What about the abundance of the supplements, foods with special nutrient claims and treats? In Part II I mentioned that anything marketed as having something above and beyond the norm – the AAFCO profile standard – is probably a gimmick, but let’s dig a little deeper and look at some of the most popular supplements to understand why:
- Taurine: dogs don’t actually need it, they make their own.
- Chondroprotectives(like chondroitin sulfate and glucosamine): the studies that have been down show only a mild placebo effect on the human owners (meaning we tend to believe that the pill is helping the dog), but there is no evidence for actual improvement in joints.
- Probiotics: if you want to give your dog the good bacteria, stick with fresh yogurt. Processing or freezing yogurt kills almost all of the useful probiotics. If your dog enjoys the $8 frozen treats, by all means buy them. But realize that it’s more of a junk food treat and not a nutritional supplement.
- Vitamin C: it’s often added to replace what is lost through processing, but dogs make their own.
- Omega 3 fats: there is enough in the normal food, without extra.
- Treats: they contain a lot sugar. Candy for your dog, money-makers for the companies.
- Antioxidants: it has been shown that in humans, over-consumption might have risks. Why risk the health of our dogs?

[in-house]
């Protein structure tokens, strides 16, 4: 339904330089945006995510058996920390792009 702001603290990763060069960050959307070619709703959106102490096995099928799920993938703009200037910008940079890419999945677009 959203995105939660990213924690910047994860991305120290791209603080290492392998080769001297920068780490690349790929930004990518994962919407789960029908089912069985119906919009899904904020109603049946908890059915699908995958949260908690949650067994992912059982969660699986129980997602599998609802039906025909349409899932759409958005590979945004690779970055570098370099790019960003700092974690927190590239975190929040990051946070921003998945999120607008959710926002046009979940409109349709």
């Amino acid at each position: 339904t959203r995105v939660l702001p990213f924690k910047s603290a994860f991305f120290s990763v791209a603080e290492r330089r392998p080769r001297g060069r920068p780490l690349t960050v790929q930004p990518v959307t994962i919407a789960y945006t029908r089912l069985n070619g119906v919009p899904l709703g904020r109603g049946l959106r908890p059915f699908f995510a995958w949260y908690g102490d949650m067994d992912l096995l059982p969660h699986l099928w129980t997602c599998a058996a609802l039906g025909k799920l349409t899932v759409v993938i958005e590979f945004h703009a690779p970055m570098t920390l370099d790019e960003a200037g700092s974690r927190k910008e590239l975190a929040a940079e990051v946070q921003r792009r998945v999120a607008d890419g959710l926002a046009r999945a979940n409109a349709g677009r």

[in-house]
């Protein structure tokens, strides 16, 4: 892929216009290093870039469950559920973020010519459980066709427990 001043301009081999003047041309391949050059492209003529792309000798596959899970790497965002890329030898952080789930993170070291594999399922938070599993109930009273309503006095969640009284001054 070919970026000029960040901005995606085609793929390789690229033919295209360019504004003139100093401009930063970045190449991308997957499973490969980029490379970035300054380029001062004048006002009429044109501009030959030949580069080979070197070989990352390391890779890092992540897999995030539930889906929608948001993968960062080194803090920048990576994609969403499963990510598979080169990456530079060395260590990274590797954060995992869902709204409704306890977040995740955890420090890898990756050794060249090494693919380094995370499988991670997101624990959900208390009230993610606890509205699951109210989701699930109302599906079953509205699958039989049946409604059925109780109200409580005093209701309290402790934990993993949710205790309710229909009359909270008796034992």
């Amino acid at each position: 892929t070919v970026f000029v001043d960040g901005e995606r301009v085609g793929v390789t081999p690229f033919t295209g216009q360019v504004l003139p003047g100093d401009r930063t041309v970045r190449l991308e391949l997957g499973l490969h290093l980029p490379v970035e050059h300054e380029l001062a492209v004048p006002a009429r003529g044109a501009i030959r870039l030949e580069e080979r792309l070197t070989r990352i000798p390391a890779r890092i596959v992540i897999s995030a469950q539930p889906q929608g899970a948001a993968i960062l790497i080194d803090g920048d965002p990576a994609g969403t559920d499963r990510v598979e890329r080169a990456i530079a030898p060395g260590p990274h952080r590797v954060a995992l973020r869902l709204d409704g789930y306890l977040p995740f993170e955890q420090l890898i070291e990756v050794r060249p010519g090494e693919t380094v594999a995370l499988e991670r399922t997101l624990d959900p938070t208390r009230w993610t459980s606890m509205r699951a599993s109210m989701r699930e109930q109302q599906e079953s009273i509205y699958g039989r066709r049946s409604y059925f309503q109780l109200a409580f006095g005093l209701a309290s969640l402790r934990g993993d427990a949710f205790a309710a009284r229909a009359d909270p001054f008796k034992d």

2. Risks of Commercial Pet Food
Most of the time commercial pet food is fine. Nobody has proven that it is any better or worse than the alternatives. So if commercial pet foods are pretty much all the same and probably nutritionally adequate, what are the risks or disadvantages?
- Sometimes the recipe goes wrong: Feeding Studies
Part II of this series outlined the various ways that commercial pet food companies can provide the required statement of guaranteed analysis: by conducting a feeding study, by formulating foods specifically to meet the AAFCO profiles, or by making foods with formulas similar to those already tested in a feeding study. The best way to guarantee that a food recipe is nutritionally adequate is, not surprisingly, to conduct a feeding study. But feeding studies are expensive and time consuming, so most companies opt for one of the other choices, and this is where problems can arise.